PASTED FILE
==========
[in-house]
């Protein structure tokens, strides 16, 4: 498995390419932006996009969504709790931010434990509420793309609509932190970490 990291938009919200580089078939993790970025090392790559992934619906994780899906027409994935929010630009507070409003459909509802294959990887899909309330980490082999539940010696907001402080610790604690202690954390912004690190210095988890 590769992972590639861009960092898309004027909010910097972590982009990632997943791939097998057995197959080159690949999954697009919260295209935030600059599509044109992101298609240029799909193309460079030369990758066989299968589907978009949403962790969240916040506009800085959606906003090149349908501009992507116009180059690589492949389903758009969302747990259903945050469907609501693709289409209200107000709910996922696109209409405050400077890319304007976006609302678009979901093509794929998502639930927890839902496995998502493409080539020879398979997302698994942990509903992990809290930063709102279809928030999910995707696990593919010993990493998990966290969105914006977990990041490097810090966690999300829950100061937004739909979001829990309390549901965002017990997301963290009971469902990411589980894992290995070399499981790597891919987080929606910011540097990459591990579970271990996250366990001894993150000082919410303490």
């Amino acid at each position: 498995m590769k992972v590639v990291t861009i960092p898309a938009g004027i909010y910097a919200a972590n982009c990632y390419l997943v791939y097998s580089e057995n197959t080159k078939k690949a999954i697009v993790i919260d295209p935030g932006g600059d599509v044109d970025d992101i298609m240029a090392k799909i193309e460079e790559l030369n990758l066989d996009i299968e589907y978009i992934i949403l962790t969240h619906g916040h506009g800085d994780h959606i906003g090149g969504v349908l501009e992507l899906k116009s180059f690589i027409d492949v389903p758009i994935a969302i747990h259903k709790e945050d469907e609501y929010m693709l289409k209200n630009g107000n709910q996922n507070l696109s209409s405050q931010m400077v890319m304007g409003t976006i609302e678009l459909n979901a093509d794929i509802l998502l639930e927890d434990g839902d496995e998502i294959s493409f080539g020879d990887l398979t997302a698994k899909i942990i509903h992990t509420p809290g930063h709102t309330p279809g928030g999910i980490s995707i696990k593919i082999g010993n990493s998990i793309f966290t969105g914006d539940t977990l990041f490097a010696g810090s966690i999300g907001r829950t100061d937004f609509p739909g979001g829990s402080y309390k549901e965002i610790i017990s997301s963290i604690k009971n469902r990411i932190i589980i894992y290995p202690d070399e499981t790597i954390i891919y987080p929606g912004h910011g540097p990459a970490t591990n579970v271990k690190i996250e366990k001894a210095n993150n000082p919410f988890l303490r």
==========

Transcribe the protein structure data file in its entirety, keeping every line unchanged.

[in-house]
């Protein structure tokens, strides 16, 4: 498995390419932006996009969504709790931010434990509420793309609509932190970490 990291938009919200580089078939993790970025090392790559992934619906994780899906027409994935929010630009507070409003459909509802294959990887899909309330980490082999539940010696907001402080610790604690202690954390912004690190210095988890 590769992972590639861009960092898309004027909010910097972590982009990632997943791939097998057995197959080159690949999954697009919260295209935030600059599509044109992101298609240029799909193309460079030369990758066989299968589907978009949403962790969240916040506009800085959606906003090149349908501009992507116009180059690589492949389903758009969302747990259903945050469907609501693709289409209200107000709910996922696109209409405050400077890319304007976006609302678009979901093509794929998502639930927890839902496995998502493409080539020879398979997302698994942990509903992990809290930063709102279809928030999910995707696990593919010993990493998990966290969105914006977990990041490097810090966690999300829950100061937004739909979001829990309390549901965002017990997301963290009971469902990411589980894992290995070399499981790597891919987080929606910011540097990459591990579970271990996250366990001894993150000082919410303490």
């Amino acid at each position: 498995m590769k992972v590639v990291t861009i960092p898309a938009g004027i909010y910097a919200a972590n982009c990632y390419l997943v791939y097998s580089e057995n197959t080159k078939k690949a999954i697009v993790i919260d295209p935030g932006g600059d599509v044109d970025d992101i298609m240029a090392k799909i193309e460079e790559l030369n990758l066989d996009i299968e589907y978009i992934i949403l962790t969240h619906g916040h506009g800085d994780h959606i906003g090149g969504v349908l501009e992507l899906k116009s180059f690589i027409d492949v389903p758009i994935a969302i747990h259903k709790e945050d469907e609501y929010m693709l289409k209200n630009g107000n709910q996922n507070l696109s209409s405050q931010m400077v890319m304007g409003t976006i609302e678009l459909n979901a093509d794929i509802l998502l639930e927890d434990g839902d496995e998502i294959s493409f080539g020879d990887l398979t997302a698994k899909i942990i509903h992990t509420p809290g930063h709102t309330p279809g928030g999910i980490s995707i696990k593919i082999g010993n990493s998990i793309f966290t969105g914006d539940t977990l990041f490097a010696g810090s966690i999300g907001r829950t100061d937004f609509p739909g979001g829990s402080y309390k549901e965002i610790i017990s997301s963290i604690k009971n469902r990411i932190i589980i894992y290995p202690d070399e499981t790597i954390i891919y987080p929606g912004h910011g540097p990459a970490t591990n579970v271990k690190i996250e366990k001894a210095n993150n000082p919410f988890l303490r």